Orlando Drummer Blog

Adam’s Meinl Cymbal Setup Walkthrough

By June 4, 2015 No Comments

Well! After being bombarded with cymbal questions for quite a while, I figured it was time to finally compose a little “cymbal blog” for all you curious drummers. In this blog, I’ll be detailing my Meinl cymbal choices, and why I’ve made them. Though the list below does contains all the Meinl cymbals that I use, I have not yet written a review of each cymbal. Check back for updates!

14″ Byzance Extra Dry Medium Hats
14″ Byzance Benny Greb Sand Hats
10″ Byzance Dark Splash over 12″ Byzance Traditional Splash
16″ Byzance Trash Crash over 12″ Trash Splash
18″ Byzance Vintage Pure Crash
18″ Byzance Extra Thin Jazz Crash
18″ Byzance Extra Dry Dual Crash
19″ Byzance Extra Dry Thin Crash
20″ Byzance Extra Dry Thin Crash
20″ Byzance Vintage Crash
20″ Byzance Traditional Hand Hammered Thin Crash
20″ Byzance Extra Dry Medium Ride
22″ Byzance Benny Greb Sand Crash/Ride
22″ Byzance Vintage Pure Light Ride

14″ Byzance Benny Greb Signature Sand Hats

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These. These, my friends, are a serious pair of hats. Incredibly dry and responsive, these hats have a weight to them that I don’t often find in the “dry” cymbal lines, as they can be a bit thinner overall. The whole “void of all life” type of sound is appealing to me; but I wondered if my kit would just sound flat and lifeless. These hats strike the perfect medium for me. I get the dry, scratchy articulation that I need, but still plenty of breath and tonal warmth to not sound like I’m playing pieces of sand paper. These hats also record incredibly well, which is a priority for a session player, or even an online based player like myself. It doesn’t matter how the cymbals sound in the room; a bad recording will render any piece of gear useless to me. You’ll find the Greb hats are wildly musical and have that perfect uniqueness that allows you contribute your own sound, yet not stab the mix to death with your hats. I will admit, these hats do sound “weird” until you put them in context. Don’t listen to them so closely- you’ll notice they begin to melt into any mix. It’s a sonic wonder.

14″ Byzance Extra Dry Medium Hats

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Often times I find it tough for me to choose between the ED Hats and the Sand Hats. Though very similar, there are some specific differences that should be noted. The ED Hats, in my experience, have a more subtle articulation; thinned by the airy nature of the hats. I wouldn’t say they are not articulate, but there is a certain grit that the ED Hats don’t have. So…why do I play them? Well, in the case of these particular hats – they simply inspire me! I find the response I get from the ED Hats is just flat out interesting. Some of my favorite grooves don’t feel right on the ED Hats: inspiring me to think outside the box, and reach for some newer, more compatible sounds. I’ve also noticed that I don’t like the sound of the ED Hats against a tightly tuned snare. In fact, I was so happy with the sound of a “dead” snare against the ED Hats, that I have yet to change it. Don’t you love when your gear inspires you?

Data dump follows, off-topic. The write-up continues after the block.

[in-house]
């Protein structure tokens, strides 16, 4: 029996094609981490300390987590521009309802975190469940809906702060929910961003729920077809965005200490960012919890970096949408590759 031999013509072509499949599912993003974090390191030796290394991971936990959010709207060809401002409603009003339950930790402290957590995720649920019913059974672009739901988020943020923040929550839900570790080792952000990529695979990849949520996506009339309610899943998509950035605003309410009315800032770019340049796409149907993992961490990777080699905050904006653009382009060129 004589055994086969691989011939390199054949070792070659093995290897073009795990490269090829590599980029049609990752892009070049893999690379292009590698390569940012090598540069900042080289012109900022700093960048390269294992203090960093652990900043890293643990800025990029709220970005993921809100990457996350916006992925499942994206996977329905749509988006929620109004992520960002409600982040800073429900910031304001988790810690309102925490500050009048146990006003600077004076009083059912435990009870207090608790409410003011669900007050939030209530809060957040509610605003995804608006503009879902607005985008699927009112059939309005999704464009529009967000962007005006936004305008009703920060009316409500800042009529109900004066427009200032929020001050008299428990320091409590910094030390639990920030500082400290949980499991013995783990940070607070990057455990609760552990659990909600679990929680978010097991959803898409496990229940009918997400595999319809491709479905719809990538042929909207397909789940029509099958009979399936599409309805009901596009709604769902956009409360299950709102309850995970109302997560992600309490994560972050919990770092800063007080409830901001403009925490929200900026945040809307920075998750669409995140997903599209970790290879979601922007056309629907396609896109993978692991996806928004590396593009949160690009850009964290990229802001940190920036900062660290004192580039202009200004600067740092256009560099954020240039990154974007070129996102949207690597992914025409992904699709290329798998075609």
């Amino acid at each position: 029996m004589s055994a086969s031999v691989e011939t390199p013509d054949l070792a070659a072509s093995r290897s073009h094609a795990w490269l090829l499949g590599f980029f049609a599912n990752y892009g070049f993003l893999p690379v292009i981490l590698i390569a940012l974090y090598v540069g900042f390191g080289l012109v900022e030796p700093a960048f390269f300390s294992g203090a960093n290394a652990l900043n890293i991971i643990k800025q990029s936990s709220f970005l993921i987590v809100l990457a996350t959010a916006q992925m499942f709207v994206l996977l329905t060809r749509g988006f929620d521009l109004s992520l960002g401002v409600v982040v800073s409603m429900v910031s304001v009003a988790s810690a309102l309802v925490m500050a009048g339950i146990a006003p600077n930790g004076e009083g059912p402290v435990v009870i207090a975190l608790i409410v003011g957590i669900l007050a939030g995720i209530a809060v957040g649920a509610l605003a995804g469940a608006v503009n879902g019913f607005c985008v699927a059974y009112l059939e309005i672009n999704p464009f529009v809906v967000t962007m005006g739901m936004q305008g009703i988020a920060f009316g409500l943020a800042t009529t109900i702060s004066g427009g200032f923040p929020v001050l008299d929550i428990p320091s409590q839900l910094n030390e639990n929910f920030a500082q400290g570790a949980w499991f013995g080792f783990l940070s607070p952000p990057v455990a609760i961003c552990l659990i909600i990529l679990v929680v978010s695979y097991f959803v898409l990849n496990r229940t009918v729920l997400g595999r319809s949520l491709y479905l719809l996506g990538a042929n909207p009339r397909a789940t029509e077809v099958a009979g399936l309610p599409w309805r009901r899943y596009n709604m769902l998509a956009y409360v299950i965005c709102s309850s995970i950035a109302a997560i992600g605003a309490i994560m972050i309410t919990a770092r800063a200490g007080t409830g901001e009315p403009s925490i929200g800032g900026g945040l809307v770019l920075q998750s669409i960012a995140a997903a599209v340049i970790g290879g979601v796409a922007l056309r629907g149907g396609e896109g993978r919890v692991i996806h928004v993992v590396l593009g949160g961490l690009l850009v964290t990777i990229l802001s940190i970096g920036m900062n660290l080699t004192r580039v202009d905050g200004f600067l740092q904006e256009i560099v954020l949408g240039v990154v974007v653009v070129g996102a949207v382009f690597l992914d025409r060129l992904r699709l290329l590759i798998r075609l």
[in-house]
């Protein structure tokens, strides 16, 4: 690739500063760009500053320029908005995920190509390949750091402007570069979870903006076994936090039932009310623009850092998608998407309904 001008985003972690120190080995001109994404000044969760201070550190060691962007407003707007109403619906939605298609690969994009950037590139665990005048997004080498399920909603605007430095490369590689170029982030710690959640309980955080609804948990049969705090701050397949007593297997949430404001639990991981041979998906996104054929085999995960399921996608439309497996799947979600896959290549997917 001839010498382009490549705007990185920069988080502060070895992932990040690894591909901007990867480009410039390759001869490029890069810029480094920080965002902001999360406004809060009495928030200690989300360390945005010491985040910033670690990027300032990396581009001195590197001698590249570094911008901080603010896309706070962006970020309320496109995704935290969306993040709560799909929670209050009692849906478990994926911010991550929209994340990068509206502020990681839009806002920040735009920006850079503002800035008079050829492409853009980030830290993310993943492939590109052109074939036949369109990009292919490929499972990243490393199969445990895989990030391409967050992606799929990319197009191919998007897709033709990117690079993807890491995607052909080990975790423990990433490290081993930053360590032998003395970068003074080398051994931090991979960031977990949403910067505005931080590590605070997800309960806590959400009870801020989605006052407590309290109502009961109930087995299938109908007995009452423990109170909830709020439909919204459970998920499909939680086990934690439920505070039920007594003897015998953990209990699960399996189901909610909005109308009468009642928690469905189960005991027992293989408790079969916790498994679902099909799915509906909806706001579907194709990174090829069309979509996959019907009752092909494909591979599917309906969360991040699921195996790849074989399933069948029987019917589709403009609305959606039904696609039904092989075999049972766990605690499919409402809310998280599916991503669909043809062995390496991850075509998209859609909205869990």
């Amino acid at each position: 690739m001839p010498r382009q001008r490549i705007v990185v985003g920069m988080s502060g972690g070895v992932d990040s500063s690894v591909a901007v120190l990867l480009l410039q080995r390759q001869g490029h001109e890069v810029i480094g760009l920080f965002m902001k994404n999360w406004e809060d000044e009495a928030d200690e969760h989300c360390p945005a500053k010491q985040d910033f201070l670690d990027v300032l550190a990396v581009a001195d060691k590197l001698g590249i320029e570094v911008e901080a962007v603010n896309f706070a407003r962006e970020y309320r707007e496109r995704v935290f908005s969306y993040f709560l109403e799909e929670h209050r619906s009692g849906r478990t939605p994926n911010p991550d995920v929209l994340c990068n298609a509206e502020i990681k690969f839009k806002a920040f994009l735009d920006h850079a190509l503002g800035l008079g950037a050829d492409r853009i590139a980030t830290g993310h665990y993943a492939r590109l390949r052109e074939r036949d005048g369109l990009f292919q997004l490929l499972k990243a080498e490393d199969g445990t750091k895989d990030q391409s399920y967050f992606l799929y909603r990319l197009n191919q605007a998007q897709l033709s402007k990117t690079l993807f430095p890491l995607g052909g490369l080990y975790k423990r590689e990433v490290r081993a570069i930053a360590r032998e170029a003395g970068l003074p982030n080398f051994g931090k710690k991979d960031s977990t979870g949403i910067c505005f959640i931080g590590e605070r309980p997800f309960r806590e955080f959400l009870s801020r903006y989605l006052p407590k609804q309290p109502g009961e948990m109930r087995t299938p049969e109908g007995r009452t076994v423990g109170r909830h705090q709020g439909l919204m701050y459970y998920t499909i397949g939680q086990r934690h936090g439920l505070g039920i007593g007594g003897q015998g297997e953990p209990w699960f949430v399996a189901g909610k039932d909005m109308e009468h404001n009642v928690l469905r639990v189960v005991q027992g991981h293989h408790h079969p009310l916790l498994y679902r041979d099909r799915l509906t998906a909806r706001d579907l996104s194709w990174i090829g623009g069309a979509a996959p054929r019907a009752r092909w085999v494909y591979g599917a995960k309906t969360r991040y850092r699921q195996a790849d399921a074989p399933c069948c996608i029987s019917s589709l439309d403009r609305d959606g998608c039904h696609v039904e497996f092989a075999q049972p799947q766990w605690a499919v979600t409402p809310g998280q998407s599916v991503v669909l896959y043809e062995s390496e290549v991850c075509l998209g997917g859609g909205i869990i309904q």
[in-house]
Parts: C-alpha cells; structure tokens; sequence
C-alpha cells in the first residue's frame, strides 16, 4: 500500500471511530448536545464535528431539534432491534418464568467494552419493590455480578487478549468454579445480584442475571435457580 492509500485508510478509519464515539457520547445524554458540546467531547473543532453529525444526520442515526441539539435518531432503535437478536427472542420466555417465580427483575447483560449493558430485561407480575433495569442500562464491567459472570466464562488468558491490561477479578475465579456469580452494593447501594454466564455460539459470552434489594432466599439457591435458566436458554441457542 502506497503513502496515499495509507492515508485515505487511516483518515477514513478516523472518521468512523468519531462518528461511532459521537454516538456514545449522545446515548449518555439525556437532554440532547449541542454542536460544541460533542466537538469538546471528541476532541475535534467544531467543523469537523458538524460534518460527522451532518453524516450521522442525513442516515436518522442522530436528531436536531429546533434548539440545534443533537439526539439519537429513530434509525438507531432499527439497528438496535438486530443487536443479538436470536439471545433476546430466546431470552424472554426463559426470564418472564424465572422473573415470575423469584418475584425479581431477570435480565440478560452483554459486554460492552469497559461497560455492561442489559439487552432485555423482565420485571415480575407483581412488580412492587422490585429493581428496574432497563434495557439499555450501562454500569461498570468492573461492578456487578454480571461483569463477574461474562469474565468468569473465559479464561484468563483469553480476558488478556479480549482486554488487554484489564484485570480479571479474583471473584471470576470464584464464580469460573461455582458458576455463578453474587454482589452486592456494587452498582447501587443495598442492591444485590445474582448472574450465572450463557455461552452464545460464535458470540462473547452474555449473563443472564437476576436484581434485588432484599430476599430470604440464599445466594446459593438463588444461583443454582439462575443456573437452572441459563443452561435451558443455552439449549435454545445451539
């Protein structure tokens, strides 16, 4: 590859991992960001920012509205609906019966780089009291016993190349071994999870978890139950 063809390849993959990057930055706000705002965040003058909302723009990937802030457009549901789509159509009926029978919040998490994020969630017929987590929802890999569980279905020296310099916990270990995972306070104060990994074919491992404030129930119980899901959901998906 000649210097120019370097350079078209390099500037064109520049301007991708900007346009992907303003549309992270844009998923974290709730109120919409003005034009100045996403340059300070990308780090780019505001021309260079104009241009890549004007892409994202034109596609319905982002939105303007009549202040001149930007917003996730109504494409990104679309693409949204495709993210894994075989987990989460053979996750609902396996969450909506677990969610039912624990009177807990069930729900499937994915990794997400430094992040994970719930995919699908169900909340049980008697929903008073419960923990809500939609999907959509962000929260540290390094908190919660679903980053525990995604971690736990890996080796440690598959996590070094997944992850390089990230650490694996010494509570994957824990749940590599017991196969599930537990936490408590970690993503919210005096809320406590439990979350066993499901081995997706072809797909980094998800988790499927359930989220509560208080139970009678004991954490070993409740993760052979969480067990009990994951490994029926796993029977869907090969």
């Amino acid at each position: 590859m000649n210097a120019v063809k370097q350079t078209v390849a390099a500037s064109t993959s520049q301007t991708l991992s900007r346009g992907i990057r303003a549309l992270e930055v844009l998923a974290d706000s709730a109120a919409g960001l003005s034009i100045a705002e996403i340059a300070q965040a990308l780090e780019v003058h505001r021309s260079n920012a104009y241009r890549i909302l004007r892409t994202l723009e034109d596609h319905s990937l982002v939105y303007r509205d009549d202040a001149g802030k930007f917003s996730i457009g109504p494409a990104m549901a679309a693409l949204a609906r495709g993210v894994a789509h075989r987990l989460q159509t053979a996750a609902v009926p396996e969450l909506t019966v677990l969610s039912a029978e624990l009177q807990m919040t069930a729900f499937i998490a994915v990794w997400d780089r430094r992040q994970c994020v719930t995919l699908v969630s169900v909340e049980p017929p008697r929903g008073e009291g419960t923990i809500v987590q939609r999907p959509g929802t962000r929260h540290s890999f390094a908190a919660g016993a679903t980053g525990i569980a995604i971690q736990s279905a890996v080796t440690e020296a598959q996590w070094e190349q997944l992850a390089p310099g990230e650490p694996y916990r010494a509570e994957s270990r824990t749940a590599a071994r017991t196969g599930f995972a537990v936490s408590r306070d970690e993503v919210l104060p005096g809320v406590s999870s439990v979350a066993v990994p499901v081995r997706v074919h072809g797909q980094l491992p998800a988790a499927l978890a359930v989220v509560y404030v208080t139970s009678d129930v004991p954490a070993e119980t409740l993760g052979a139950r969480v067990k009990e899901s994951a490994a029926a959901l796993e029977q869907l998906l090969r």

18″ Byzance Extra Thin Jazz Crash

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Lately, this kit has been a staple in my smaller practice configuration. I find the Extra Thin Jazz line to be far more musical than the name might imply. Sometimes “Jazz” can imply a certain sonic complexity, or characteristic of the cymbal, that may be specific to that genre. In the Meinl Jazz series, I never find this to be the case. This crash is equally as suited for metal as it is for jazz. Not only is this cymbal highly compatible as a stacker, but it also stands alone as a bright, incredibly sharp, snappy crash cymbal. Don’t hesitate to snag this versatile cymbal, as it’s versatility supersedes the name by a long shot.

18″ Byzance Vintage Pure Crash

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No different than any cymbal from the Byzance Vintage Pure line, this hunk of metal is absolutely gorgeous. Though colors, hammer patterns, or other “birth marks” may vary, I find the lighter blues and green colors of the cymbal to be stunning on camera. Sonically, you should expect a truly dry and vintage sound, with a very fast decay, and lower overall volume. This cymbal honestly looks like she was rescued from a 17th century shipwreck, and sounds just the same. I would recommend this cymbal as an alternative crash, but likely not a main crash. Ideal for jazz, hip hop, or anything that can suit the abstract breath of a Vintage Pure.

19″ (and 20″) Byzance Extra Dry Thin Crash